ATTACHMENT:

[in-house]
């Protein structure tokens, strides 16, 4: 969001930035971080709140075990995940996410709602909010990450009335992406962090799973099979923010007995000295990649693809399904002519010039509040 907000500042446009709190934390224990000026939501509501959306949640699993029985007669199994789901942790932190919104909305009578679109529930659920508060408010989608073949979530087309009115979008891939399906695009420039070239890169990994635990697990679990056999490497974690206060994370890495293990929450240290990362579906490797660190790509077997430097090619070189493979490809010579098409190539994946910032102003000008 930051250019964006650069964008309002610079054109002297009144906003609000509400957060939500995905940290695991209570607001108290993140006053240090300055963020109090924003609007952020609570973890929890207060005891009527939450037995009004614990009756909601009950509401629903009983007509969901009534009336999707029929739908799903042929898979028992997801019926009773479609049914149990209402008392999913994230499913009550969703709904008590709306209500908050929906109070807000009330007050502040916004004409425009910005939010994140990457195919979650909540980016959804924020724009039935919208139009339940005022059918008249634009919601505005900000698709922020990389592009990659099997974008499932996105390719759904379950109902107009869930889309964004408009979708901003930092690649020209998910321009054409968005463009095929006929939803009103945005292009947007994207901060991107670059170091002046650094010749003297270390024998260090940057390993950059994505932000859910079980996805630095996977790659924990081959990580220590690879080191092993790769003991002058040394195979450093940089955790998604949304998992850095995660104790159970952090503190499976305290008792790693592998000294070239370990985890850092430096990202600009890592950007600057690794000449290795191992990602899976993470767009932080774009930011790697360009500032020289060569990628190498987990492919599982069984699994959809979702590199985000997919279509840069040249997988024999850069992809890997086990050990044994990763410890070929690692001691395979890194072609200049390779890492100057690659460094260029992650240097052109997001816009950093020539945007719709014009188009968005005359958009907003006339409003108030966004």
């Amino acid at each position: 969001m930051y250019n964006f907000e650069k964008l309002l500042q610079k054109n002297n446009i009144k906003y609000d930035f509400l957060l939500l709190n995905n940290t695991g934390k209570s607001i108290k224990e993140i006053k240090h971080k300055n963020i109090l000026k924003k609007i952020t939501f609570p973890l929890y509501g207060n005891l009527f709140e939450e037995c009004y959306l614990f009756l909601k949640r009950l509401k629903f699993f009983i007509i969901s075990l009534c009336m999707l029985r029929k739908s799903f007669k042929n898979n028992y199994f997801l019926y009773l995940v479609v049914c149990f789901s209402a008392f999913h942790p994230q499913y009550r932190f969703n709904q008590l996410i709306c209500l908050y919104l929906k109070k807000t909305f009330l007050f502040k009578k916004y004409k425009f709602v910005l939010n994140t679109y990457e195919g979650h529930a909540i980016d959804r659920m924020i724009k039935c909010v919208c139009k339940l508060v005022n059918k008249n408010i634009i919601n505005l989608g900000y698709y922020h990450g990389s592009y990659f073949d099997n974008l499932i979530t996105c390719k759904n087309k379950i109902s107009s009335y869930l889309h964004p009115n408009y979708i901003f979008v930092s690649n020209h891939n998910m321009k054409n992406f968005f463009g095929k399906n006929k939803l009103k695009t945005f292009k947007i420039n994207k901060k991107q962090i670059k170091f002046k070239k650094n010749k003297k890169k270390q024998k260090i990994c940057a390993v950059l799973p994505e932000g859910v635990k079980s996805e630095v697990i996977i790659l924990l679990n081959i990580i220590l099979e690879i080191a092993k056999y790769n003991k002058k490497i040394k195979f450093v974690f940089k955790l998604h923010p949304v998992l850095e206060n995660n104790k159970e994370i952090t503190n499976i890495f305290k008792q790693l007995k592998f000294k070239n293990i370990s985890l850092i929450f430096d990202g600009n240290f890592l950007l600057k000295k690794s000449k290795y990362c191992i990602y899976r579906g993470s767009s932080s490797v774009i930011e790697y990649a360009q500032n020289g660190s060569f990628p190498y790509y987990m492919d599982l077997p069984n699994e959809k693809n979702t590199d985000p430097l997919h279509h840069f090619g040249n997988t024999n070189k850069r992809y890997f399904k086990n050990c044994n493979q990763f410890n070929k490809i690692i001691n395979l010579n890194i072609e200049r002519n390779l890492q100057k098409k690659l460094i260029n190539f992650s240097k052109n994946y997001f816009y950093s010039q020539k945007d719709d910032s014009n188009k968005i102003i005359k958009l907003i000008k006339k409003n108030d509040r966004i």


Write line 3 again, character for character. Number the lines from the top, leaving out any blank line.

């Amino acid at each position: 969001m930051y250019n964006f907000e650069k964008l309002l500042q610079k054109n002297n446009i009144k906003y609000d930035f509400l957060l939500l709190n995905n940290t695991g934390k209570s607001i108290k224990e993140i006053k240090h971080k300055n963020i109090l000026k924003k609007i952020t939501f609570p973890l929890y509501g207060n005891l009527f709140e939450e037995c009004y959306l614990f009756l909601k949640r009950l509401k629903f699993f009983i007509i969901s075990l009534c009336m999707l029985r029929k739908s799903f007669k042929n898979n028992y199994f997801l019926y009773l995940v479609v049914c149990f789901s209402a008392f999913h942790p994230q499913y009550r932190f969703n709904q008590l996410i709306c209500l908050y919104l929906k109070k807000t909305f009330l007050f502040k009578k916004y004409k425009f709602v910005l939010n994140t679109y990457e195919g979650h529930a909540i980016d959804r659920m924020i724009k039935c909010v919208c139009k339940l508060v005022n059918k008249n408010i634009i919601n505005l989608g900000y698709y922020h990450g990389s592009y990659f073949d099997n974008l499932i979530t996105c390719k759904n087309k379950i109902s107009s009335y869930l889309h964004p009115n408009y979708i901003f979008v930092s690649n020209h891939n998910m321009k054409n992406f968005f463009g095929k399906n006929k939803l009103k695009t945005f292009k947007i420039n994207k901060k991107q962090i670059k170091f002046k070239k650094n010749k003297k890169k270390q024998k260090i990994c940057a390993v950059l799973p994505e932000g859910v635990k079980s996805e630095v697990i996977i790659l924990l679990n081959i990580i220590l099979e690879i080191a092993k056999y790769n003991k002058k490497i040394k195979f450093v974690f940089k955790l998604h923010p949304v998992l850095e206060n995660n104790k159970e994370i952090t503190n499976i890495f305290k008792q790693l007995k592998f000294k070239n293990i370990s985890l850092i929450f430096d990202g600009n240290f890592l950007l600057k000295k690794s000449k290795y990362c191992i990602y899976r579906g993470s767009s932080s490797v774009i930011e790697y990649a360009q500032n020289g660190s060569f990628p190498y790509y987990m492919d599982l077997p069984n699994e959809k693809n979702t590199d985000p430097l997919h279509h840069f090619g040249n997988t024999n070189k850069r992809y890997f399904k086990n050990c044994n493979q990763f410890n070929k490809i690692i001691n395979l010579n890194i072609e200049r002519n390779l890492q100057k098409k690659l460094i260029n190539f992650s240097k052109n994946y997001f816009y950093s010039q020539k945007d719709d910032s014009n188009k968005i102003i005359k958009l907003i000008k006339k409003n108030d509040r966004i």